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CALIFORNIA | LOCAL
July 9, 2013 | By Chris Megerian
SACRAMENTO -- The statewide protest launched by California inmates on Monday comes at a time of widespread turmoil in the state's prison system. Tens of thousands of prisoners are refusing meals as inmate leaders plan to renew a hunger strike that began two years ago. They're demanding improvements in prison conditions and limits on how long inmates can be held in solitary confinement. At the same time, legal battles involving overcrowding and disease outbreaks have dogged a prison system that has long been a magnet for controversy.
CALIFORNIA | LOCAL
January 16, 1987
Your editorial states that "Everyone agrees that a prison belongs in Los Angeles County, which furnishes 38% of the state's male inmates but has no state facility within its border." Why does the number of prisoners that a county "furnishes" have anything to do with placing a prison in that county? Extend this kind of logic slightly and someone will decide that not only should there be a prison in Los Angeles County, but 38% of the state's male prisoners should be imprisoned in Los Angeles County.
CALIFORNIA | LOCAL
February 22, 1999
Gary Bornman's desperate plea for help before he is released from Lompoc prison (Voices, Feb. 13) is echoed by thousands of inmates across the country who are not prepared to integrate into society when they are released. As a television writer/producer, I have interviewed many prisoners who have no idea how differently a free society operates from the isolated one behind bars. Life in prison has its own rules and codes of behavior. A simple gesture, such as an innocent glance, in the outside world could be a threatening challenge in prison.
CALIFORNIA | LOCAL
June 27, 2013 | By Robert J. Lopez
Six state correctional officers were recovering from injuries after they were attacked by an inmate Thursday at the California Men's Colony in San Luis Obispo. At least one of the officers was seriously injured by the inmate, who used his fists and a plastic cup to batter the officers, according to the California Department of Corrections and Rehabilitation. State authorities identified the inmate as Christopher McCoy, 34, who is serving a life sentence without the possibility of parole for a first-degree murder conviction.
CALIFORNIA | LOCAL
June 19, 2013 | By Lee Romney
SAN FRANCISCO -- A software engineer and his real estate agent wife who terrorized their tenants in a twisted attempt to force them to move are back after fleeing to Italy, and each has accepted a four-year prison sentence and two strikes rather than face trial, Dist. Atty. George Gascon announced Wednesday. Nicknamed the "landlords from hell," Kip and Nicole Macy employed tactics "so outlandish and brazen" in attempting to clear their building of renters that "it sounds like the plot of a horror movie," Gascon said.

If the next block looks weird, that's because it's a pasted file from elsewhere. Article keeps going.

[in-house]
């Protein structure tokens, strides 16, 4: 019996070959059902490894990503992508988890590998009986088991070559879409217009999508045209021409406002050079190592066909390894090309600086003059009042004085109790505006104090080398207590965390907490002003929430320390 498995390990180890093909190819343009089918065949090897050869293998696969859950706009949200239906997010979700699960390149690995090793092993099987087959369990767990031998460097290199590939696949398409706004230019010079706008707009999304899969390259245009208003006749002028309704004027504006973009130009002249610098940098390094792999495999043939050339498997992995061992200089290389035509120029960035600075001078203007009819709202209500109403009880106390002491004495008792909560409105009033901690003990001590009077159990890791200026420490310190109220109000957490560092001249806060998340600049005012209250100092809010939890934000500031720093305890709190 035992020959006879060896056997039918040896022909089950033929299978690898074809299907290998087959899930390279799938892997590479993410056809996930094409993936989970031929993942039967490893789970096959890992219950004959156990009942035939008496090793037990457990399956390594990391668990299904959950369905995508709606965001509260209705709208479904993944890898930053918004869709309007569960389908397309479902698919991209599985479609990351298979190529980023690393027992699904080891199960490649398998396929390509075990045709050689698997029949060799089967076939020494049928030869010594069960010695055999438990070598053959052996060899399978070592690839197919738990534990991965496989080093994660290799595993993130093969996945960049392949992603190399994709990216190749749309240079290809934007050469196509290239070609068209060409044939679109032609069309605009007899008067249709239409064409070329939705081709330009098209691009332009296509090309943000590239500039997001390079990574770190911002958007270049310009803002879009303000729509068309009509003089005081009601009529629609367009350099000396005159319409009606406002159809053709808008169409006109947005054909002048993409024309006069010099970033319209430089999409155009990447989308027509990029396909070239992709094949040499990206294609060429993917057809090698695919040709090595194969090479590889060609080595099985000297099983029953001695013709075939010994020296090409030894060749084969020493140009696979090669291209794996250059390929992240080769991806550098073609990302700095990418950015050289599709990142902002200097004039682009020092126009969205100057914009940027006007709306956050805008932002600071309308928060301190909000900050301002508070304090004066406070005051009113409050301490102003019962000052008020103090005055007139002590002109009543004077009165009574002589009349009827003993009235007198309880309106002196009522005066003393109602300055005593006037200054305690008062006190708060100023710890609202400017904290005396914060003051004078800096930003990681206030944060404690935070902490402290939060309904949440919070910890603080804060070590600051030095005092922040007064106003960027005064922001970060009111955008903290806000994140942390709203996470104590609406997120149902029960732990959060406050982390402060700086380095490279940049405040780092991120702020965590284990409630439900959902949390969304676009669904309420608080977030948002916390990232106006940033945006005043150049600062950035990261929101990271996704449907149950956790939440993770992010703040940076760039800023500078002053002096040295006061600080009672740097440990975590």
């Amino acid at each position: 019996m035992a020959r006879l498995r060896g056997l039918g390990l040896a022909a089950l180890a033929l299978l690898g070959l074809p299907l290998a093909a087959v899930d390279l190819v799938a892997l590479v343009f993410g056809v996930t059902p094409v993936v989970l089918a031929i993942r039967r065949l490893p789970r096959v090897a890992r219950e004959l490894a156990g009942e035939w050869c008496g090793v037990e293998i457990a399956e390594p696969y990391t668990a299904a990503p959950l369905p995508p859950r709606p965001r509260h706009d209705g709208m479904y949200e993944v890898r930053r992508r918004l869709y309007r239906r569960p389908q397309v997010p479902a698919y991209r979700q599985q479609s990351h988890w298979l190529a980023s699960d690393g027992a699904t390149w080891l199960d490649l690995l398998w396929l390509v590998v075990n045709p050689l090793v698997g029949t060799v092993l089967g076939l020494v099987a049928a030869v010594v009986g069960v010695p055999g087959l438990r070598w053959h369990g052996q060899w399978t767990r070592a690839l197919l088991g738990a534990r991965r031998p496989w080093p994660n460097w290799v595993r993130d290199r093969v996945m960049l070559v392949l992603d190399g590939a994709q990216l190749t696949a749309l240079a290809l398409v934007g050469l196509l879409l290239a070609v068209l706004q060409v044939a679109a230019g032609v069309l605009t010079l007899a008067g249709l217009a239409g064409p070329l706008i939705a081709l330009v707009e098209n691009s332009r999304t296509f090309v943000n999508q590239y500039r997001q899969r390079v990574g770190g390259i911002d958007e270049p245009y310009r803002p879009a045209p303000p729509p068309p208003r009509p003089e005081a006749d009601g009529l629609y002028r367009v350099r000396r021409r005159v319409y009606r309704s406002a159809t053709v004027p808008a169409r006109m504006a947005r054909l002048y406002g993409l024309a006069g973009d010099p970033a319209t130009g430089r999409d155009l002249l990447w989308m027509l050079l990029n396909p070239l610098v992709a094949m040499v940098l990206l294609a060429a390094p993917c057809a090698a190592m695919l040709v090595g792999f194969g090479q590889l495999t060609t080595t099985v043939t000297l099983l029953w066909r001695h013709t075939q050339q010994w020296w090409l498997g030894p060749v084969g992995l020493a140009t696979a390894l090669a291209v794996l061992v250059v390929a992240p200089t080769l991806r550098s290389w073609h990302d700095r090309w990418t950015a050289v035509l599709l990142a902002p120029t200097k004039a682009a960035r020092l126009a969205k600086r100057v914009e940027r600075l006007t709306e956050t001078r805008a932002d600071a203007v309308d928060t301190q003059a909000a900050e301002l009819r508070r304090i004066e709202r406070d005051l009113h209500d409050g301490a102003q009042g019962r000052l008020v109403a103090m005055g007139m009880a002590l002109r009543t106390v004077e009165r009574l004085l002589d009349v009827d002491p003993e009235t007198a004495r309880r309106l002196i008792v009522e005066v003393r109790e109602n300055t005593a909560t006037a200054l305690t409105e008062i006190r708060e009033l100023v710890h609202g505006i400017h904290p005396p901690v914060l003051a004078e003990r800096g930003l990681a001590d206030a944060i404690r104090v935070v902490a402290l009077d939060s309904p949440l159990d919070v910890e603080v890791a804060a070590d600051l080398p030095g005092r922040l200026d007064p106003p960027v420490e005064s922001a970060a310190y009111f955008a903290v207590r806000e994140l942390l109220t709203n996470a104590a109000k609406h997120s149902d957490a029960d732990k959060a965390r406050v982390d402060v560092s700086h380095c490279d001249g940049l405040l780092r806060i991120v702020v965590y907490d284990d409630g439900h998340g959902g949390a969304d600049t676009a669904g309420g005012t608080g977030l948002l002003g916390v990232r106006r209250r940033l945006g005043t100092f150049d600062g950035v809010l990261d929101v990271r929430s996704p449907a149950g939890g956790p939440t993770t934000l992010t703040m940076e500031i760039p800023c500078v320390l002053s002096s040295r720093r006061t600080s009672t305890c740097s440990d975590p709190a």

CALIFORNIA | LOCAL
September 6, 2013 | By Tony Perry
A leader of the San Diego chapter of the Hells Angels was sentenced Friday to 25 years in prison after pleading guilty to multiple felonies, including solicitation of murder. Stephen Sanders, 44, pleaded guilty to kidnapping, robbery, solicitation to commit murder and assault with force likely to cause great bodily injury. He was sentenced in San Diego County Superior Court by Judge Robert O'Neill. San Diego County Dist. Atty. Bonnie Dumanis said Sanders had planned "to have witnesses and law enforcement officers killed.
OPINION
October 5, 2009 | Bernard E. Harcourt, Bernard E. Harcourt, a professor of law and of political science at the University of Chicago, is the author of "Language of the Gun: Youth, Crime, and Public Policy."
This term, the U.S. Supreme Court will hold oral arguments in two cases, Sullivan vs. Florida and Graham vs. Florida, that will decide whether it's cruel and unusual punishment to sentence a 13-year-old or a 17-year-old to life in prison without the possibility of parole. The court should follow its prior reasoning in Roper vs. Simmons, a 2005 ruling that held the juvenile death penalty unconstitutional, and similarly draw a bright line at 18 years of age for imposing life sentences without parole.
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